This is the Week That Was: Speak Up!

LEST WE FORGET
My Memorial stories about family who gave the ultimate: In Flanders FieldsCalgary’s Field of Crosses

Thoughts about Accurate and Honest Communication – something we need more than ever these days:

Chinese Whispers – Have you ever played it? It is when a person whispers a sentence to another person and so forth down a line of people; then they compare the original sentence to what the last person in the line heard. Invariably there is  cumulative error. It is a good demonstration of the inaccuracies of rumours or gossip… or news, for that matter…

I don’t call it gossip, I call it ’emotional speculation’.
– Laurie Colwin –

Taken a step further, how might a sentence change if it has to be translated to another language before it is passed along?

You can test this idea by using a translation program on the internet. Start with your language, then translate it to another language and so on before translating it back to your language. Here is one that I tried.

English: It is unusual for it to snow here in the fall.
The English translated to French: Il est inhabituel de neiger ici à l’automne.
The French translated to German: Es ist hier ungewöhnlich im Herbst.
The German translated to Thai: ฤดูใบไม้ร่วงนี้เป็นเรื่องผิดปกติ
The Thai translated to Welsh: Mae’r gostyngiad hwn yn anarferol.
The Welsh translated back to English: This reduction is unusual.

Timing is Everything – maybe don’t try to talk to your spouse first thing in the morning…

Types of Conversation:

Another one of those Clever Misinterpretations

“We built this city on rock and roll” – song by Starship

And Then There are Lies


This is what happens when your mouth starts working before your brain is fully in gear:

I know you believe you understand what you think I said, but I am not sure you realize that what you heard is not what I meant.
– Robert McCloskey, State Department spokesman, attributed –

For more Quotations of this ilk: Speaking Quotations

23 thoughts on “This is the Week That Was: Speak Up!

    1. I think Margy’s fantastic example of the translation (I love it!!!) and my experience in general leads me to believe that most of us suffer from a serious hearing impairment, physical or otherwise 😀

      Loved the quotes as well, reminded me of that old quote “A lie travels around the globe while the truth is putting on its pants.” 🙂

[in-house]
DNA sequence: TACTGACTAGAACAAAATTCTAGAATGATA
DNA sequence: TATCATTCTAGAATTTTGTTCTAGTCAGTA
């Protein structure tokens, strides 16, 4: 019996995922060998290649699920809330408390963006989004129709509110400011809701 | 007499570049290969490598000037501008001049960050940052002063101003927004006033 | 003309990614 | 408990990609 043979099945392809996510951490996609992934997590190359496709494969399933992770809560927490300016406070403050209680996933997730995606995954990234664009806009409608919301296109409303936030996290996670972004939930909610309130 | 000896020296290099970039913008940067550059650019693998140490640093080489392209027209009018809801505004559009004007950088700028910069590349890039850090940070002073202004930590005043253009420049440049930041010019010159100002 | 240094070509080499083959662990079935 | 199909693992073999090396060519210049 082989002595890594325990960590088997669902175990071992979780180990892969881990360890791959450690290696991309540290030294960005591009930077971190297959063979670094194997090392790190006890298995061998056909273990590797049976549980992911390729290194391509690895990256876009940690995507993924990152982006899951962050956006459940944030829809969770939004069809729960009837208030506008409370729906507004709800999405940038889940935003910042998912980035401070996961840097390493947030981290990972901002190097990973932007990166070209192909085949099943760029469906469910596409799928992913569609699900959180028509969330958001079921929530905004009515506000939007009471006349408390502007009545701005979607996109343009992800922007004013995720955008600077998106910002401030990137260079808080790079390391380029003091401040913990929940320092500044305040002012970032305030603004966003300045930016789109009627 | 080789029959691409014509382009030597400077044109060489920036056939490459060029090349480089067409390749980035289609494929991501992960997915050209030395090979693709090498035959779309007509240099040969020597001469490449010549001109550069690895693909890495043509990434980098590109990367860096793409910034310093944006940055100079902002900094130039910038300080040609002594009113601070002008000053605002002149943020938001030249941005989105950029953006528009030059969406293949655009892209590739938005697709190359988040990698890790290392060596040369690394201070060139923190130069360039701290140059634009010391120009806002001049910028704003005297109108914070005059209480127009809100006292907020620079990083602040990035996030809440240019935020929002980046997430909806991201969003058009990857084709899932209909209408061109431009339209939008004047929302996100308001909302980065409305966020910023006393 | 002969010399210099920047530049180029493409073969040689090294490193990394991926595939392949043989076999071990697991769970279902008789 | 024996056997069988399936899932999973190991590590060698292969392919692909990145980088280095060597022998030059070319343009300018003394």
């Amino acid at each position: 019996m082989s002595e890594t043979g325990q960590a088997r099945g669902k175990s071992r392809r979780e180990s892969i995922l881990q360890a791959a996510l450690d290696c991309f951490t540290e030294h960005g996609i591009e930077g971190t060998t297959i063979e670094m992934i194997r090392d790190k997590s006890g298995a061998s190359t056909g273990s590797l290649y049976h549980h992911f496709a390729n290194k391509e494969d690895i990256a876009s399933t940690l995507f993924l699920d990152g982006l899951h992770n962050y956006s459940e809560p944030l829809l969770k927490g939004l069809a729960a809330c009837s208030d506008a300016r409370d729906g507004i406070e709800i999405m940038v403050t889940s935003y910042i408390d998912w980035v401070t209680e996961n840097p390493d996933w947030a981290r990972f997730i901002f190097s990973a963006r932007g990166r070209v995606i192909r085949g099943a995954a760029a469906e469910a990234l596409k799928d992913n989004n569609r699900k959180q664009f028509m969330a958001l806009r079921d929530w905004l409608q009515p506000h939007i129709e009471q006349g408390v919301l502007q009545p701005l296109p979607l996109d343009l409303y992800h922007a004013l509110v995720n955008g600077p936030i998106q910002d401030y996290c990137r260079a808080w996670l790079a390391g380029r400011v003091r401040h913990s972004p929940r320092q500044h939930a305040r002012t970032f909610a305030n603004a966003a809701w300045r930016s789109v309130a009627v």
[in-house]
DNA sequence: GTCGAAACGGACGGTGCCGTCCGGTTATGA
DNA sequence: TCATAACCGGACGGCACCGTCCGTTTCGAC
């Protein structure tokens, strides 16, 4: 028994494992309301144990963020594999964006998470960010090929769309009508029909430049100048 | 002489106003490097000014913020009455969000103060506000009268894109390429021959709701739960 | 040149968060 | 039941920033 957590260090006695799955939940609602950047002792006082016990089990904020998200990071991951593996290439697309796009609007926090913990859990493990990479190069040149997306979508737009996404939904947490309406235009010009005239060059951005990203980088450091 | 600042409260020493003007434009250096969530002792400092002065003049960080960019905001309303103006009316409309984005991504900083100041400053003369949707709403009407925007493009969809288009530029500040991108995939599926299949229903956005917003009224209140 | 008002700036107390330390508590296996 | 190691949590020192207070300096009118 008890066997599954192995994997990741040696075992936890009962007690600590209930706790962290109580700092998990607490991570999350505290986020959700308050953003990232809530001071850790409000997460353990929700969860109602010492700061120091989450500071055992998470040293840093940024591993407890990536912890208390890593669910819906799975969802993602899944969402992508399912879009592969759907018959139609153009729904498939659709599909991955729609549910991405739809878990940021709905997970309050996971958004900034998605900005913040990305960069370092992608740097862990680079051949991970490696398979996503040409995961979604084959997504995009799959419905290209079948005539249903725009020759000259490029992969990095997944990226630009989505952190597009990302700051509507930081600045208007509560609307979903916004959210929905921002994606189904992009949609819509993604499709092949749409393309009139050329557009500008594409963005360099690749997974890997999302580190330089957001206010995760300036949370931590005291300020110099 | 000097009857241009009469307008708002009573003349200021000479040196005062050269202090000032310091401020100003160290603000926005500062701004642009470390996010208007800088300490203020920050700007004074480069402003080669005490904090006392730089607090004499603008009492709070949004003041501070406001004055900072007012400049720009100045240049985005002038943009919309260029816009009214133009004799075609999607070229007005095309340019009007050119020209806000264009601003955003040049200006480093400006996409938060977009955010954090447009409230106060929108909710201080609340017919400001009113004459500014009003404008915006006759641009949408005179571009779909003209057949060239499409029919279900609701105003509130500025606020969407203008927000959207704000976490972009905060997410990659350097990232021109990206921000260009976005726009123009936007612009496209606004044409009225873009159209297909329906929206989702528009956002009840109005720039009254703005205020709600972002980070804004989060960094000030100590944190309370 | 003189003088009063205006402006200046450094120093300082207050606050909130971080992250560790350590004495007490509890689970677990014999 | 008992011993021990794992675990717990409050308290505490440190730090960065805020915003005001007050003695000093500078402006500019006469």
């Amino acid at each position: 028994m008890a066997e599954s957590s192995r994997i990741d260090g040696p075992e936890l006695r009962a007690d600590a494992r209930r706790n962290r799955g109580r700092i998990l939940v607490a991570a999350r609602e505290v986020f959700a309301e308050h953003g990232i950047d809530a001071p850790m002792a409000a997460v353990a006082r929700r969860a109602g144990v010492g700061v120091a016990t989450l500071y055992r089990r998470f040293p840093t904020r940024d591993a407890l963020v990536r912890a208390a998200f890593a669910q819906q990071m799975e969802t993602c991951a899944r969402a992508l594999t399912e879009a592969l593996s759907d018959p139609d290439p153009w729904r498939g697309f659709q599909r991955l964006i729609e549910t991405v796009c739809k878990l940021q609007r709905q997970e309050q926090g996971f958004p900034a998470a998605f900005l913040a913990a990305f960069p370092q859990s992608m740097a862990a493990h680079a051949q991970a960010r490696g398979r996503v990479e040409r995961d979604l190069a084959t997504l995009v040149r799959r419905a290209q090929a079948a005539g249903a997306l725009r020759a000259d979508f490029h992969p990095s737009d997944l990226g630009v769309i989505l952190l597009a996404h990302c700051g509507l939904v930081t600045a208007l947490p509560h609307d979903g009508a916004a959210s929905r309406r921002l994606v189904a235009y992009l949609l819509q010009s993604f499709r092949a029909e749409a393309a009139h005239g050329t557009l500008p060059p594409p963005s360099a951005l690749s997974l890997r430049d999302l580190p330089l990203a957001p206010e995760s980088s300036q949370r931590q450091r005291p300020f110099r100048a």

Liked by 1 person

        1. This is difficult. Most of what you read in social media and even mainstream media is not a statement about facts ( which can be a true or false statement). It is mostly opinions. Opinions are just that, so we can share/agree with that opinion or we can disagree.

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          1. I agree with your assessment. Unfortunately opinion journalism has taken the place of balanced journalism. I often wonder whether readers realize how much they don’t know when they accept and support a particular opinion.

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    2. I met a man recently whose hearing was damaged in the workplace. He has invested (or at least the WCB has invested) in state-of-the-art hearing aids. We had a normal conversation at a noisy function. He says hearing aids have come a long way – at least they have for his type of hearing impairment.

      Liked by 1 person

  1. We used to call the game of Chinese Whispers, Telephone.
    Mentioning gossip made me think of the Gossip Girls from the old Hee-Haw show, singing,
    “We’re not ones to go around spreading rumors,
    Really, we’re just not the gossipy kind,
    You’ll never hear one of us repeating gossip,
    So you better be sure and listen close the first time…”

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    1. Apparently it was called Chinese Whispers in the UK, Australia and New Zealand. Telephone was an American and probably Canadian name for the game. It was also called Broken Telephone, Gossip, and Rumors!
      Party Lines! I don’t know if we had a party line when I was a kid, but I also don’t remember when we got a telephone! My husband’s family talks about having a party line when they lived on the farm.

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